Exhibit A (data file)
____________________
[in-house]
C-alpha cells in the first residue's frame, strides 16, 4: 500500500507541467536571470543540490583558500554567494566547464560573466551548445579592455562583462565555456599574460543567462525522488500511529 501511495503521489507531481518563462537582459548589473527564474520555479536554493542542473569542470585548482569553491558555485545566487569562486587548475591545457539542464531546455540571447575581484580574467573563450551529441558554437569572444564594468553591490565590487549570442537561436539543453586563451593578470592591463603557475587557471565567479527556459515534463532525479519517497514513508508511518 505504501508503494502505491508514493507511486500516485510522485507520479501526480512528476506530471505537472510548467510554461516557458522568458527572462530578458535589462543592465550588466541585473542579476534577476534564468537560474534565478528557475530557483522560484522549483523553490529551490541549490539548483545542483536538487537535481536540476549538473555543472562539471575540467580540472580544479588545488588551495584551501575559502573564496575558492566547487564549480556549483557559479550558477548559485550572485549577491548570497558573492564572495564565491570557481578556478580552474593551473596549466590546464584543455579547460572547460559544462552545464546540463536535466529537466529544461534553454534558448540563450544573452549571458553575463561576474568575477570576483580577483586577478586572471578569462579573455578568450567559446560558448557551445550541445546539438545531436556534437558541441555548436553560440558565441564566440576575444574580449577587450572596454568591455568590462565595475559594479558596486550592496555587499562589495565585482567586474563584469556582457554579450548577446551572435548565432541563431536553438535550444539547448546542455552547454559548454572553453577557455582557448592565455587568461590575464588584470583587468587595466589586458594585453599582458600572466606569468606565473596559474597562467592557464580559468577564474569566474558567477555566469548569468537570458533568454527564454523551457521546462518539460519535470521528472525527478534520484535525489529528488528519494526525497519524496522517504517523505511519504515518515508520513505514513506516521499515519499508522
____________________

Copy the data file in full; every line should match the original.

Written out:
[in-house]
C-alpha cells in the first residue's frame, strides 16, 4: 500500500507541467536571470543540490583558500554567494566547464560573466551548445579592455562583462565555456599574460543567462525522488500511529 501511495503521489507531481518563462537582459548589473527564474520555479536554493542542473569542470585548482569553491558555485545566487569562486587548475591545457539542464531546455540571447575581484580574467573563450551529441558554437569572444564594468553591490565590487549570442537561436539543453586563451593578470592591463603557475587557471565567479527556459515534463532525479519517497514513508508511518 505504501508503494502505491508514493507511486500516485510522485507520479501526480512528476506530471505537472510548467510554461516557458522568458527572462530578458535589462543592465550588466541585473542579476534577476534564468537560474534565478528557475530557483522560484522549483523553490529551490541549490539548483545542483536538487537535481536540476549538473555543472562539471575540467580540472580544479588545488588551495584551501575559502573564496575558492566547487564549480556549483557559479550558477548559485550572485549577491548570497558573492564572495564565491570557481578556478580552474593551473596549466590546464584543455579547460572547460559544462552545464546540463536535466529537466529544461534553454534558448540563450544573452549571458553575463561576474568575477570576483580577483586577478586572471578569462579573455578568450567559446560558448557551445550541445546539438545531436556534437558541441555548436553560440558565441564566440576575444574580449577587450572596454568591455568590462565595475559594479558596486550592496555587499562589495565585482567586474563584469556582457554579450548577446551572435548565432541563431536553438535550444539547448546542455552547454559548454572553453577557455582557448592565455587568461590575464588584470583587468587595466589586458594585453599582458600572466606569468606565473596559474597562467592557464580559468577564474569566474558567477555566469548569468537570458533568454527564454523551457521546462518539460519535470521528472525527478534520484535525489529528488528519494526525497519524496522517504517523505511519504515518515508520513505514513506516521499515519499508522